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How dancing saved a teenager’s life

Tom Oakley dancing and jumping in the air
Tom Oakley dancing and jumping in the air Image credit: channel4.com

It is a known fact dancing is a great way to keep active and to keep your wellbeing intact, but for a teenager from Wavetree, Liverpool, it was a way to keep him alive.

Tom Oakley was diagnosed with cystic fibrosis as a child, the condition clogs up the lungs and digestive system with unwanted mucus.

From the age of seven Tom started dancing, not only was it his passion but the movements helped clear his internal system.

This week a Channel 4 documentary traces the footsteps of this inspirational young man and the condition which affects 1 in 25 people living in the UK.

Tom, now 18, said: "Having cystic fibrosis, you don't really have a choice about whether you want to exercise. You simply have to exercise no matter what.

“My condition definitely does affect me. My lungs burn, my stomach hurts, and there are other complications, but I never let it stop me.

"I can't live without dance. I'm being 100 per cent serious. Not only for the health benefits but for the social side – the friends you make that I'm not sure I’d make anywhere else."

The teenager has been in and out of hospital for most of his childhood and needs to take a hundred tablets a day to control his condition.

But when he left mainstream school at the age of 12 he was adamant to change his life around, make up for lost time and took up dancing.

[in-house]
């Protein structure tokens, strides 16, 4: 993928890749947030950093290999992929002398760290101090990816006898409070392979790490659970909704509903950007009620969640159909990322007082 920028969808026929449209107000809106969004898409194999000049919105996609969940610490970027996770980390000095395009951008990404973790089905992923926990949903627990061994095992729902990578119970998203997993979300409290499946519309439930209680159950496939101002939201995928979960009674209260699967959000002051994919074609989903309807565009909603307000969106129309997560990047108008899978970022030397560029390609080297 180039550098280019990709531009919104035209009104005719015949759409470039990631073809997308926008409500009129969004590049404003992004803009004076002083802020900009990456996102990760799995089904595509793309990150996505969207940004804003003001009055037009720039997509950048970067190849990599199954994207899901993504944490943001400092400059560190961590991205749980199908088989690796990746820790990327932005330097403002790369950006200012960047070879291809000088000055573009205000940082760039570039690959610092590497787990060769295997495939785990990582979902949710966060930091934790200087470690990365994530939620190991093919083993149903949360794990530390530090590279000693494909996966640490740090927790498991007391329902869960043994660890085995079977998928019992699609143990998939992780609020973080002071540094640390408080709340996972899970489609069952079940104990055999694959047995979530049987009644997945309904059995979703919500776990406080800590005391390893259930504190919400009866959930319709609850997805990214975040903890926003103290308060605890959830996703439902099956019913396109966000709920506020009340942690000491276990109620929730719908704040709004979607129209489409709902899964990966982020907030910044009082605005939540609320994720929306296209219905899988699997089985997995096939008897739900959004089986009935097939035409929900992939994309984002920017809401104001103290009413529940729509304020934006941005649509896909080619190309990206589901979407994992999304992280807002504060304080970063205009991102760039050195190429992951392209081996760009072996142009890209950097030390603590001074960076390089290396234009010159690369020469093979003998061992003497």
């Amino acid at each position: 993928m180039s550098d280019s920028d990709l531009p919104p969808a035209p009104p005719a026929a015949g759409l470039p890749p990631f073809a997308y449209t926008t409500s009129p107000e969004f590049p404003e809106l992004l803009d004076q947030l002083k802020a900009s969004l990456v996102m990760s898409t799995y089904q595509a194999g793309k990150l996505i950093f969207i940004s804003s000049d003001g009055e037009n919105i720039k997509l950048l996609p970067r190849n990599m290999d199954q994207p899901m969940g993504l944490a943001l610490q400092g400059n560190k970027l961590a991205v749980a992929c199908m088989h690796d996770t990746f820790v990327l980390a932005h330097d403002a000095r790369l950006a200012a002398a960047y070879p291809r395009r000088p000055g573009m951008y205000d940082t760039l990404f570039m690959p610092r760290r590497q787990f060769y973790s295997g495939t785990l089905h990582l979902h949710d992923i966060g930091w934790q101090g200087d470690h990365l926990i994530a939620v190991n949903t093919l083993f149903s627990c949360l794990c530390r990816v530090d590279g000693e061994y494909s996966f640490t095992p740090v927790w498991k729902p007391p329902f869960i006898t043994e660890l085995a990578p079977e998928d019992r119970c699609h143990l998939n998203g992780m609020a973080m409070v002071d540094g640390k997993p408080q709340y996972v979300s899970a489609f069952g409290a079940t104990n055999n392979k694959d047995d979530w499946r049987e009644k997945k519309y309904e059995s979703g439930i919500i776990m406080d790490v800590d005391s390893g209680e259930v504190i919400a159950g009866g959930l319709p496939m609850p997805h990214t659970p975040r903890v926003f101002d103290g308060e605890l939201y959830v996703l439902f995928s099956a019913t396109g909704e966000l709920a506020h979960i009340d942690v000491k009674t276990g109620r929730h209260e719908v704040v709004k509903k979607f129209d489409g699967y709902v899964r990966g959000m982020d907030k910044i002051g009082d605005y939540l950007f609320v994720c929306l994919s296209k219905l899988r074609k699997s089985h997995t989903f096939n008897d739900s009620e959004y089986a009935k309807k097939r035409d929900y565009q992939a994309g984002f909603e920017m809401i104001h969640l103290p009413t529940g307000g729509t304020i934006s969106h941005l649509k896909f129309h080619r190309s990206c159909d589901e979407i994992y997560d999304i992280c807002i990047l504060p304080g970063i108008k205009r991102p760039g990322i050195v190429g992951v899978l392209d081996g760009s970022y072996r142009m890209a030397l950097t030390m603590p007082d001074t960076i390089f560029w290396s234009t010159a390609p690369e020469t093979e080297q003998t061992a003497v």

He would practice up to 60 hours a week, his commitment paid off when Tom was accepted at the award-winning performing arts school, the Rare Studio, when he was 13.

The studio supports dancers regardless of personal or financial circumstances, with their professional support Tom went on to land a place at the prestigious Rambert School of Ballet and Contemporary Dance based in Twickenham.

Rare Studio director Lauren Inglesby told Liverpool Echo: "Tom is an incredibly talented and versatile dancer who has worked extremely hard to hone his craft despite very difficult circumstances.

"Not only has he had to contend with auditioning during a global pandemic where he was confined to training in his front room, but he is also living with a life-limiting condition and the challenges that brings daily.

"In the 5 years I have worked with Tom, I have never heard him complain. Dance is his life which has been rewarded with a place at an amazing school. It’s quite extraordinary and nobody deserves it more.

"This is what Rare is all about, providing the space, the team and the right training and opportunities for young people who have the talent and potential to be successful.

"We are so proud of Tom and can’t wait to see what he goes on to achieve!"

The Boy Who Can’t Stop Dancing is on Channel 4 on Tuesday August 3 at 11:05pm and available afterwards on All 4.